Journalism :ON LINE
By the Project for Excellence in Journalism
The Web in 2008 became a regular and even primary news destination for more and more Americans.
Several surveys found that the number of Americans who used the Web regularly for news jumped. And at least for some news the Internet has now overtaken most other media as a favored news delivery platform.
One poll, in December 2008, found the number of Americans who said they got “most of their national and international news” online increased 67% in the last four years.1 The presidential election was almost certainly a key factor in the growth. More than a third of Americans said they got most of their campaign news from the Internet in 2008 — triple the percentage in previous presidential election year.2
The growth in online news consumption cut across age groups, but the growth was fueled in particular by young people. Young voters and activists now rank the Internet as a news source of importance parallel to television.3
And the shift was likely not just a matter of changing audience tastes. News organizations and the political community both were also more aggressive about delivering news and information online, and giving consumers more ways to gather, organize and share it across multiple devices. From personalized news pages sent to a person’s e-mail, delivery of content on “smart” mobile phones, news-ranking sites that list the most-recommended news stories and more sharing of content among news producers, what was available from the traditional news media digitally was richer, even if much of this was the same information simply made more readily available.
Add to that social networking sites like Facebook. And the video site YouTube also became a major delivery system for people to get news posted and recommended by friends and associates, and often from political campaigns. The Obama camp reported more than a billion minutes of campaign-produced material was downloaded from YouTube. And Youtube reported that the Obama campaign’s 1800 web videos were viewed 100 million times in total.4
Internet News Use
By any number of yardsticks, the traffic to news websites jumped in 2008.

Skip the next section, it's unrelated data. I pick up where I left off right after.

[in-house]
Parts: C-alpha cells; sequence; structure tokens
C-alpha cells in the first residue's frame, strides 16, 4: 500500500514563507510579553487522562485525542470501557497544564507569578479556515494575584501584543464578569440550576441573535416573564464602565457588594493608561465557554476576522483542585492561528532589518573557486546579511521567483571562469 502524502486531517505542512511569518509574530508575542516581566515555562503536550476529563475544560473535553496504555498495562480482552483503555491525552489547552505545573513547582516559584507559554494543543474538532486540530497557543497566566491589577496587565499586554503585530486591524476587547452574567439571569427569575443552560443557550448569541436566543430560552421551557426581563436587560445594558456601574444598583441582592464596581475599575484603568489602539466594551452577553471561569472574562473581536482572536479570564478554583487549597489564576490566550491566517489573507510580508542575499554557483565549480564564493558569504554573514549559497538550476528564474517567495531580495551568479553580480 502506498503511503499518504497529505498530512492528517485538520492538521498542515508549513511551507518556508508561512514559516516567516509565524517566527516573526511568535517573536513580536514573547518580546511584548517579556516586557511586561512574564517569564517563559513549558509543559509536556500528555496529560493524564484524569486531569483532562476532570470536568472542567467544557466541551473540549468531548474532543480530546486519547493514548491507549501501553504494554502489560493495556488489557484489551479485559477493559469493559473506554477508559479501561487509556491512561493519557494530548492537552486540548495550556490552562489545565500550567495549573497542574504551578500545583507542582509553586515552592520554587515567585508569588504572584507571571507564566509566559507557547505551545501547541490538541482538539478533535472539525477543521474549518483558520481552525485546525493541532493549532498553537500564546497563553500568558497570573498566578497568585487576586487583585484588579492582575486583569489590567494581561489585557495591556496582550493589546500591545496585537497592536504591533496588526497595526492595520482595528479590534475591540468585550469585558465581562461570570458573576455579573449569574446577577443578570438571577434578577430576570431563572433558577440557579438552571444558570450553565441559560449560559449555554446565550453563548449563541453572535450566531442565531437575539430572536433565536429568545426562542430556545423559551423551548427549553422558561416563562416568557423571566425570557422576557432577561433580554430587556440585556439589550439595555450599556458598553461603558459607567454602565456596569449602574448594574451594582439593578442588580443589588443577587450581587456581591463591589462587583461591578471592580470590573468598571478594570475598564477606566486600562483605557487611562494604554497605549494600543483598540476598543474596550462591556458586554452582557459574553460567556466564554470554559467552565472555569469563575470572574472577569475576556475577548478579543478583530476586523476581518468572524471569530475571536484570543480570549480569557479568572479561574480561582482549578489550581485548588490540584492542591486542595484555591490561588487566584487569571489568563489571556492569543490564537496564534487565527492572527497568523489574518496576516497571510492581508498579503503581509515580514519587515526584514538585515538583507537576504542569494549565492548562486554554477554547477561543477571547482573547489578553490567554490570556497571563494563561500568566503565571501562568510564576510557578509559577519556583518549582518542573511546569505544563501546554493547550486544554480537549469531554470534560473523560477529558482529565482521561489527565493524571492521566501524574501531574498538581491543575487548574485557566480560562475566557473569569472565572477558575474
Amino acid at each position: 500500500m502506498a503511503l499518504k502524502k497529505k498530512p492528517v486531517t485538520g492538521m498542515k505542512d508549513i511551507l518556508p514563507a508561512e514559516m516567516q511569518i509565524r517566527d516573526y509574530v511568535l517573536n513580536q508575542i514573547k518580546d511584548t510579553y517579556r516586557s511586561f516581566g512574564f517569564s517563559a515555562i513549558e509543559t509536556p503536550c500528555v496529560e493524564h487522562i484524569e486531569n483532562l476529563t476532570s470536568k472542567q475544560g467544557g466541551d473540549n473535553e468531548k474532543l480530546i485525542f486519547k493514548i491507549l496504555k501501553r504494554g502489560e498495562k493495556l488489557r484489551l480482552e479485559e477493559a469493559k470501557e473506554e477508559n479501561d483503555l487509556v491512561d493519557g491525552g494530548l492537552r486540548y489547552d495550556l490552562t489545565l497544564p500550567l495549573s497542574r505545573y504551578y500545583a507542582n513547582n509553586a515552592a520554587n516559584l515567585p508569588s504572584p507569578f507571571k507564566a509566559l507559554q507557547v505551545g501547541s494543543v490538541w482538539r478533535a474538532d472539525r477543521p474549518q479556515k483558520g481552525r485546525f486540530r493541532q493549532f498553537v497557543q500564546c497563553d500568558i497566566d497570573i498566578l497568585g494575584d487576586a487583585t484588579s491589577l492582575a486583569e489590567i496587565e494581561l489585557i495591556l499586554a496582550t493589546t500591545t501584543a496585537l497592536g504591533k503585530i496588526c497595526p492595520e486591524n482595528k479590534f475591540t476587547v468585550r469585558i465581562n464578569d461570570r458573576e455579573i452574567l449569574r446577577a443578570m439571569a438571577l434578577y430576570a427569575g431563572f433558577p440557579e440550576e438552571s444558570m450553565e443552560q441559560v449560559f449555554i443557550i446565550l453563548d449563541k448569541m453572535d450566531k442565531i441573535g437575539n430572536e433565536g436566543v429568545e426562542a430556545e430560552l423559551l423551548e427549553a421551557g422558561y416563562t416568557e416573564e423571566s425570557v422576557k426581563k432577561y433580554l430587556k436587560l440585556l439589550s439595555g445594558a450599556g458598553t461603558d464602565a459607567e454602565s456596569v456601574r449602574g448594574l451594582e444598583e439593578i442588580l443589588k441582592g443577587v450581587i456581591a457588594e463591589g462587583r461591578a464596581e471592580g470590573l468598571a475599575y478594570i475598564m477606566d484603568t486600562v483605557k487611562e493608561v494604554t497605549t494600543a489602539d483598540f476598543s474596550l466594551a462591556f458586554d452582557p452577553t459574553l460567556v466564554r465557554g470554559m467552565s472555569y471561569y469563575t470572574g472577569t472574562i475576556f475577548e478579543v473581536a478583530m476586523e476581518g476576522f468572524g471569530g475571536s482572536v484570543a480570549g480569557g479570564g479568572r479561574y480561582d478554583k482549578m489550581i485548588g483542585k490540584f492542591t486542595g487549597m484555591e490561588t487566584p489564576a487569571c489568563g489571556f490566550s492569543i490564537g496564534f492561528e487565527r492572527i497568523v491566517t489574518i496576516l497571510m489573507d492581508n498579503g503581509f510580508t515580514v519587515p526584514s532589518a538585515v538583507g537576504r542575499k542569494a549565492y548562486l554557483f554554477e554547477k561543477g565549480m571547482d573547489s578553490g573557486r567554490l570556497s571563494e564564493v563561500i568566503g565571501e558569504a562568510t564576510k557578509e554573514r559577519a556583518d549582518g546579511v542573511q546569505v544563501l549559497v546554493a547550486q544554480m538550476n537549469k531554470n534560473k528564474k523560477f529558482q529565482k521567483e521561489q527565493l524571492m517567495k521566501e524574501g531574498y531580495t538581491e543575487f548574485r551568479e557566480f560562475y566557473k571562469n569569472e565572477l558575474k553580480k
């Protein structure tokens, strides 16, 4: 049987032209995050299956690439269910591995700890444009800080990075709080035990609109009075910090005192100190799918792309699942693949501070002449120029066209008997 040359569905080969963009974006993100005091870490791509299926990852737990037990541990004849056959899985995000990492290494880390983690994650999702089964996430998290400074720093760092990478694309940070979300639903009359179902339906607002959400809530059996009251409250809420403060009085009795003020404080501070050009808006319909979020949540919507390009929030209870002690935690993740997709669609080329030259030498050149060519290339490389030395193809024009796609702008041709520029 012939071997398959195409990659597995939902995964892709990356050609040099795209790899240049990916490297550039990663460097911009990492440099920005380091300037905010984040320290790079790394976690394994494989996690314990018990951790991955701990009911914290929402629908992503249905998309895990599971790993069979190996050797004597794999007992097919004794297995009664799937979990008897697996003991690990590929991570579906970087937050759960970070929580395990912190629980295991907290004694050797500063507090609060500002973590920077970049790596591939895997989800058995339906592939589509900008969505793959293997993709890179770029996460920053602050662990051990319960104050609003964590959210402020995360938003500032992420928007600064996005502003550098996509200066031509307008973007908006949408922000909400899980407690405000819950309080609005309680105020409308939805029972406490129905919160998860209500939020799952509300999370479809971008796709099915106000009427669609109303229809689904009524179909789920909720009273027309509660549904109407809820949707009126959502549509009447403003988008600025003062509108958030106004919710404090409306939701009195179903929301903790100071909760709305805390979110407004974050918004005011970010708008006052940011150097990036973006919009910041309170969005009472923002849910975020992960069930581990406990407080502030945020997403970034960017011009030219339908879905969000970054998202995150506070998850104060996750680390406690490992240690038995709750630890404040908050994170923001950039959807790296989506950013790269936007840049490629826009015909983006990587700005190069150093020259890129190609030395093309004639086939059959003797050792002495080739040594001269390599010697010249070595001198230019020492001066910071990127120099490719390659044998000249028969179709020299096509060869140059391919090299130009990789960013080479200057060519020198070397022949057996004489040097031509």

According to a PEJ analysis of comScore data, the average number of unique visitors to the top 50 news sites each month grew 27% in 2008 over the year before.5 The number of monthly unique visitors to all 700 news and information sites measured by comScore grew 7%.
Comparing one media platform to another can be complicated, given the different ways different media are measured. Often the clearest reference is found in survey data.
According to Pew Research Center data, as of August 2008 the percentage of Americans who went online regularly for news (at least three times a week) was up 19% from two years earlier to nearly four in ten Americans (37%). No other medium was growing as quickly. Most saw audiences flat or declining.
The new numbers put the Web ahead of several other platforms for the first time. In the same August survey, 29% of Americans said they “regularly” watched network nightly news, 22% watched network morning shows and 13% Sunday morning shows.
The percentage of Americans who relied on the Internet regularly, according to this data, was now roughly similar to that who regularly watched cable television for news (39%).
More people still read a newspaper “yesterday” (34%) or listened to news radio (35%) than had viewed news online “yesterday” (29%). But the gap was narrowing.6
The biggest jump came in the number of people relying on the Web for national and international news in particular. In December, 40% of Americans said they got most of their national and international news online, up 67% from 2004, the last presidential election year, when the number was 24%. That put the web ahead of newspapers (35%). Only television, cable, local and network combined, ranked higher (70%).7
Other surveys reinforced the notion of a jump in online news consumption. In November 2008, for instance, the Pew Research Center’s Internet & American Life Project found 36% of Internet users said they now used the Web for news on a “typical day,” a 16% jump from two years earlier (December 2006) when the number was 31%.
The numbers, it is important to note, refer to the platform by which people acquired their news, not the source gathering it. Virtually all of the most popular news websites are those associated with traditional news organizations, whose legacy platforms are paying for the news gathering, or are aggregators, which collect content from traditional newsrooms and wire services rather than produce their own. But given the financial implications of the Web on the news business, the numbers are no less significant.
This growth in online news consumption was not due to more people using the Internet generally. The percent of people who go online for any reason has held fairly steady at 70% to 75% of the U.S. population since 2006.
But those who go online do it more often and for longer periods of time than in the past, and they increasingly seek news. Since 2004, for instance, the percentage of online Americans saying they went online “yesterday” increased from 58% to 72%. And the number logging on multiple times a day from home jumped from 27% to 34%.8 Another study found that over the last three years, the amount of time the average user spent online increased from 14 hours a week in 2006 to over 17 hours as of January 2009.9